Battle of Fallen Timbers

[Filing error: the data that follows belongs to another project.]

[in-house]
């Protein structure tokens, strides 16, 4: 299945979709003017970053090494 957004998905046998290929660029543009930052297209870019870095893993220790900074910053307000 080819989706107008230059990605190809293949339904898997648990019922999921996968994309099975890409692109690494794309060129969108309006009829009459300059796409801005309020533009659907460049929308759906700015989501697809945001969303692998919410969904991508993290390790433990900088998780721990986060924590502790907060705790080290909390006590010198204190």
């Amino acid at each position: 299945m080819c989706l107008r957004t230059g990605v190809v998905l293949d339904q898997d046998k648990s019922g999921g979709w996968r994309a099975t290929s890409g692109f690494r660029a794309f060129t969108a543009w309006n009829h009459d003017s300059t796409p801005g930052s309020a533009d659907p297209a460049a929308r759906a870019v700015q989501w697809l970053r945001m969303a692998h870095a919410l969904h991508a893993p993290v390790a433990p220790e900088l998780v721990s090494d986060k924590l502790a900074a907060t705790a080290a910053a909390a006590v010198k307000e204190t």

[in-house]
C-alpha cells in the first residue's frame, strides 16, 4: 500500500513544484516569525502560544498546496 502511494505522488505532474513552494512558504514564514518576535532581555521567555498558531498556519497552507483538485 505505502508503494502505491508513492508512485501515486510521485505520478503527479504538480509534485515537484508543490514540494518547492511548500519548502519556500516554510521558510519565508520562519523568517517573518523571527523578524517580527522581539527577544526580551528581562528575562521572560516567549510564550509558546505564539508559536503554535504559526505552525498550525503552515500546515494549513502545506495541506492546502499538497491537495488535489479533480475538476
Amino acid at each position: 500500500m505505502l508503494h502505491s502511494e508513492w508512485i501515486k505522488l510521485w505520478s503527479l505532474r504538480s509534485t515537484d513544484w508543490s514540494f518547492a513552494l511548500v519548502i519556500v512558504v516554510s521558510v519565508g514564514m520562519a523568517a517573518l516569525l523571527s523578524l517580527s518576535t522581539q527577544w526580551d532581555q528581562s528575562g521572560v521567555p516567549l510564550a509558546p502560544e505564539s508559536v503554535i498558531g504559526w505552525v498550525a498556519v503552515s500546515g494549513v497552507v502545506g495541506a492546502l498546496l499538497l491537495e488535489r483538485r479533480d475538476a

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Fallen Timbers, BATTLE OF. On the morning of August 20, 1794, General Wayne, on his campaign in the Indian wilderness, advanced with his whole army from his camp at Roche de Bout, at the head of the Maumee Rapids, according to a plan of march prepared by his young aide-de-camp, Lieutenant William Henry Harrison. He had proceeded about 5 miles, when they were smitten with a terrible volley of bullets from a concealed foe, and compelled to fall back. They were on the borders of a vast prairie, at a dense wood, in which a tornado had prostrated many trees, making the movements of mounted men very difficult, and forming an excellent cover for the foe, who were composed of Canadians and Indians, 2,000 in number, posted on their lines within supporting distance of each other. But Wayne's troops fell upon them with fearful energy, and made them flee towards the British Fort Miami, below, like a herd of frightened deer for cover. In one hour the victory was complete. The fugitives left forty of their number dead in the pathway of their flight. By the side of each dead body lay a musket and bayonet from British armories. Wayne lost in killed and wounded 133 men; the loss of his foes was not ascertained.Turkey's Foot Rock On the battleground, at the foot of the Maumee Rapids, is a limestone rock, on which are numerous carvings of bird's feet. It is a stone upon which Me-sa-sa, or Turkey-foot, a renowned chief, leaped when he saw his line of dusky warriors giving way, and by voice and gesture endeavored to make them stand firm. He fell, pierced by a musket-ball, and died by the side of the rock. Members of his tribe carved turkeys' feet upon the stone in commemoration of him, and for many years men, women, and children, passing there, would linger at the stone, place dried beef, parched corn, and pease, or some cheap trinket upon it, and, calling upon the name of Me-sa-sa, weep piteously. This battle ended the Indian War in the Northwest.

 

 

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